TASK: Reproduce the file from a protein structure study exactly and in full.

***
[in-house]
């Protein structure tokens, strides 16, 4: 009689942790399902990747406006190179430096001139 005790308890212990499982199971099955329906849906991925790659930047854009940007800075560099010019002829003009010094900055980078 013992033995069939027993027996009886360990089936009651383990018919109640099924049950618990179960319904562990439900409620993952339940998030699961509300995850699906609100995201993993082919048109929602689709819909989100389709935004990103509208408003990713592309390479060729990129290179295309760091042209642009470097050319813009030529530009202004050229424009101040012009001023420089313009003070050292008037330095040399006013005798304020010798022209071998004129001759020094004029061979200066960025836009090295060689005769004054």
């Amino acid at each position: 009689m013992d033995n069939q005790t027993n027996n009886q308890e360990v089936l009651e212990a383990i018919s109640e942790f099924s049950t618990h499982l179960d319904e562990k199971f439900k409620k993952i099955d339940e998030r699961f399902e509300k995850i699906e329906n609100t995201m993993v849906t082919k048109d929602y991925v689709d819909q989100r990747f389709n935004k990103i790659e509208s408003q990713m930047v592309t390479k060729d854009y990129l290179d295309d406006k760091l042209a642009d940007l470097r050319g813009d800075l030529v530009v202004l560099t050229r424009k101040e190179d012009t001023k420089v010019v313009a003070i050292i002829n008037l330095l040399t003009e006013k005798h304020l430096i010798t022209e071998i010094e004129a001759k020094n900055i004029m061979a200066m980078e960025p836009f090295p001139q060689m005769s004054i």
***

[in-house]
């Protein structure tokens, strides 16, 4: 009689942790399902990747406006190179430096001139 005790308890212990499982199971099955329906849906991925790659930047854009940007800075560099010019002829003009010094900055980078 013992033995069939027993027996009886360990089936009651383990018919109640099924049950618990179960319904562990439900409620993952339940998030699961509300995850699906609100995201993993082919048109929602689709819909989100389709935004990103509208408003990713592309390479060729990129290179295309760091042209642009470097050319813009030529530009202004050229424009101040012009001023420089313009003070050292008037330095040399006013005798304020010798022209071998004129001759020094004029061979200066960025836009090295060689005769004054």
């Amino acid at each position: 009689m013992d033995n069939q005790t027993n027996n009886q308890e360990v089936l009651e212990a383990i018919s109640e942790f099924s049950t618990h499982l179960d319904e562990k199971f439900k409620k993952i099955d339940e998030r699961f399902e509300k995850i699906e329906n609100t995201m993993v849906t082919k048109d929602y991925v689709d819909q989100r990747f389709n935004k990103i790659e509208s408003q990713m930047v592309t390479k060729d854009y990129l290179d295309d406006k760091l042209a642009d940007l470097r050319g813009d800075l030529v530009v202004l560099t050229r424009k101040e190179d012009t001023k420089v010019v313009a003070i050292i002829n008037l330095l040399t003009e006013k005798h304020l430096i010798t022209e071998i010094e004129a001759k020094n900055i004029m061979a200066m980078e960025p836009f090295p001139q060689m005769s004054i």